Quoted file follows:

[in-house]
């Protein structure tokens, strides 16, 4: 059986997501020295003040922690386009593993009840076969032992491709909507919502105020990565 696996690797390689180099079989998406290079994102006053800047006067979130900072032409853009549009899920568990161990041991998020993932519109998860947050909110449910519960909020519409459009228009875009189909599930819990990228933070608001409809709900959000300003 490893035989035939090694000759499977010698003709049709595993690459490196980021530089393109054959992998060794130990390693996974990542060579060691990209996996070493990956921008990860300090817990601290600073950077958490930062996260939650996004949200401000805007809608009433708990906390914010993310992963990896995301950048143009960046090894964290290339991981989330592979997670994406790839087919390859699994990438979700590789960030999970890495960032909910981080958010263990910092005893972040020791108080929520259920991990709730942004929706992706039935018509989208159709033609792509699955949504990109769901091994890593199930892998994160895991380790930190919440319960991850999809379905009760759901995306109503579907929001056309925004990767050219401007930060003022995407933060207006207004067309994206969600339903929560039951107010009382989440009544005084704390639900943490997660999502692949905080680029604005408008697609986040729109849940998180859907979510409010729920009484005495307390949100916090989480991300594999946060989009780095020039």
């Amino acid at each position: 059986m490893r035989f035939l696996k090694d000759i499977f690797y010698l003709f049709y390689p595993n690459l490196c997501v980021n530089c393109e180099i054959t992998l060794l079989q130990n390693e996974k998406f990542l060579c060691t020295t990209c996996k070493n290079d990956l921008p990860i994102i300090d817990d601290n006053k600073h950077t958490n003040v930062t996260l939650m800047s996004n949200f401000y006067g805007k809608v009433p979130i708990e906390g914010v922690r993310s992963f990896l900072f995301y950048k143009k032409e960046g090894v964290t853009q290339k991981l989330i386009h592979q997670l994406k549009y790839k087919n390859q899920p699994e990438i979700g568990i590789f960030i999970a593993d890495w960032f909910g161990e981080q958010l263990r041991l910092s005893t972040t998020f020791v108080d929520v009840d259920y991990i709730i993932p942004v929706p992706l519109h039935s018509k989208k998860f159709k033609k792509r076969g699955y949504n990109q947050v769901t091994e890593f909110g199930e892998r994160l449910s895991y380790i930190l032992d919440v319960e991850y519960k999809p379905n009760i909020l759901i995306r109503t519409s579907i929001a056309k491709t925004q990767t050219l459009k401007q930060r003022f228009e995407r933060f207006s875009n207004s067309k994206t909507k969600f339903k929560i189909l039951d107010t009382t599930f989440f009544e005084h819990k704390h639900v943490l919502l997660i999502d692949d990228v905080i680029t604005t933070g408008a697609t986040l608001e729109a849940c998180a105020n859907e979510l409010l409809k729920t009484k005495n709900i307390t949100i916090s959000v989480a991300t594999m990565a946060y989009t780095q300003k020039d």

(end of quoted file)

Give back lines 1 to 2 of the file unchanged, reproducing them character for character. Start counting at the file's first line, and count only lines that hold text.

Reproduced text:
[in-house]
């Protein structure tokens, strides 16, 4: 059986997501020295003040922690386009593993009840076969032992491709909507919502105020990565 696996690797390689180099079989998406290079994102006053800047006067979130900072032409853009549009899920568990161990041991998020993932519109998860947050909110449910519960909020519409459009228009875009189909599930819990990228933070608001409809709900959000300003 490893035989035939090694000759499977010698003709049709595993690459490196980021530089393109054959992998060794130990390693996974990542060579060691990209996996070493990956921008990860300090817990601290600073950077958490930062996260939650996004949200401000805007809608009433708990906390914010993310992963990896995301950048143009960046090894964290290339991981989330592979997670994406790839087919390859699994990438979700590789960030999970890495960032909910981080958010263990910092005893972040020791108080929520259920991990709730942004929706992706039935018509989208159709033609792509699955949504990109769901091994890593199930892998994160895991380790930190919440319960991850999809379905009760759901995306109503579907929001056309925004990767050219401007930060003022995407933060207006207004067309994206969600339903929560039951107010009382989440009544005084704390639900943490997660999502692949905080680029604005408008697609986040729109849940998180859907979510409010729920009484005495307390949100916090989480991300594999946060989009780095020039």